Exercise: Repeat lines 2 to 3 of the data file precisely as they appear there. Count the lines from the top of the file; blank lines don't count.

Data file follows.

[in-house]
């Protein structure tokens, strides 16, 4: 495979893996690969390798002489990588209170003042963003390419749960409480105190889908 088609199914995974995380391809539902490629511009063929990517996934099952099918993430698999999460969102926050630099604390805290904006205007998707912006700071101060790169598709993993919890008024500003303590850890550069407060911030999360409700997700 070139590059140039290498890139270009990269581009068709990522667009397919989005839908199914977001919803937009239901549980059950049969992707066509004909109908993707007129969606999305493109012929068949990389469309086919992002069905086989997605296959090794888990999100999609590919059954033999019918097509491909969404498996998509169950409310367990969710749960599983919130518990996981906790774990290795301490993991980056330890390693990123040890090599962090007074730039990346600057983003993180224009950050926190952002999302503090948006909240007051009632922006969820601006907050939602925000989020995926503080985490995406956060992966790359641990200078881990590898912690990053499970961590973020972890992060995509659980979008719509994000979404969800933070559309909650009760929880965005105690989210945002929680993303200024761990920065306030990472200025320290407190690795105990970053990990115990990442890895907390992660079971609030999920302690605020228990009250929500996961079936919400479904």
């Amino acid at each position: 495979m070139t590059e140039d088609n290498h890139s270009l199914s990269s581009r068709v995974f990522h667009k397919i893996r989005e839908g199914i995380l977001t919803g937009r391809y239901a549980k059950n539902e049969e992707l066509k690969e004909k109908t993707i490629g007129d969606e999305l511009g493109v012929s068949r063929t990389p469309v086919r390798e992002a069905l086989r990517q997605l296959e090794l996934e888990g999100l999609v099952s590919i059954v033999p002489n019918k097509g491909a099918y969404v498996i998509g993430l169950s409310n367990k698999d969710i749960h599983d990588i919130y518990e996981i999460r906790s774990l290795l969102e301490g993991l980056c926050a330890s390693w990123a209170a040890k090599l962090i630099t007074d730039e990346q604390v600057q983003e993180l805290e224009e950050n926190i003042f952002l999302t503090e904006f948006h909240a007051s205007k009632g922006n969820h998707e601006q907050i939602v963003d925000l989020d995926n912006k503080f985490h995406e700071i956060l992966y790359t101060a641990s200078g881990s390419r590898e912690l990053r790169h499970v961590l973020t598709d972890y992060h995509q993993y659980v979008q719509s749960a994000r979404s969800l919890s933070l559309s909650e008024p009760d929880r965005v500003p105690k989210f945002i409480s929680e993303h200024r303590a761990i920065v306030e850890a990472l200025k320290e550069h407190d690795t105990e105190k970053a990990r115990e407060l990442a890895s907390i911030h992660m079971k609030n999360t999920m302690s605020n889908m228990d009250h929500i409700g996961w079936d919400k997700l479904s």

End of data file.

């Protein structure tokens, strides 16, 4: 495979893996690969390798002489990588209170003042963003390419749960409480105190889908 088609199914995974995380391809539902490629511009063929990517996934099952099918993430698999999460969102926050630099604390805290904006205007998707912006700071101060790169598709993993919890008024500003303590850890550069407060911030999360409700997700 070139590059140039290498890139270009990269581009068709990522667009397919989005839908199914977001919803937009239901549980059950049969992707066509004909109908993707007129969606999305493109012929068949990389469309086919992002069905086989997605296959090794888990999100999609590919059954033999019918097509491909969404498996998509169950409310367990969710749960599983919130518990996981906790774990290795301490993991980056330890390693990123040890090599962090007074730039990346600057983003993180224009950050926190952002999302503090948006909240007051009632922006969820601006907050939602925000989020995926503080985490995406956060992966790359641990200078881990590898912690990053499970961590973020972890992060995509659980979008719509994000979404969800933070559309909650009760929880965005105690989210945002929680993303200024761990920065306030990472200025320290407190690795105990970053990990115990990442890895907390992660079971609030999920302690605020228990009250929500996961079936919400479904």
């Amino acid at each position: 495979m070139t590059e140039d088609n290498h890139s270009l199914s990269s581009r068709v995974f990522h667009k397919i893996r989005e839908g199914i995380l977001t919803g937009r391809y239901a549980k059950n539902e049969e992707l066509k690969e004909k109908t993707i490629g007129d969606e999305l511009g493109v012929s068949r063929t990389p469309v086919r390798e992002a069905l086989r990517q997605l296959e090794l996934e888990g999100l999609v099952s590919i059954v033999p002489n019918k097509g491909a099918y969404v498996i998509g993430l169950s409310n367990k698999d969710i749960h599983d990588i919130y518990e996981i999460r906790s774990l290795l969102e301490g993991l980056c926050a330890s390693w990123a209170a040890k090599l962090i630099t007074d730039e990346q604390v600057q983003e993180l805290e224009e950050n926190i003042f952002l999302t503090e904006f948006h909240a007051s205007k009632g922006n969820h998707e601006q907050i939602v963003d925000l989020d995926n912006k503080f985490h995406e700071i956060l992966y790359t101060a641990s200078g881990s390419r590898e912690l990053r790169h499970v961590l973020t598709d972890y992060h995509q993993y659980v979008q719509s749960a994000r979404s969800l919890s933070l559309s909650e008024p009760d929880r965005v500003p105690k989210f945002i409480s929680e993303h200024r303590a761990i920065v306030e850890a990472l200025k320290e550069h407190d690795t105990e105190k970053a990990r115990e407060l990442a890895s907390i911030h992660m079971k609030n999360t999920m302690s605020n889908m228990d009250h929500i409700g996961w079936d919400k997700l479904s």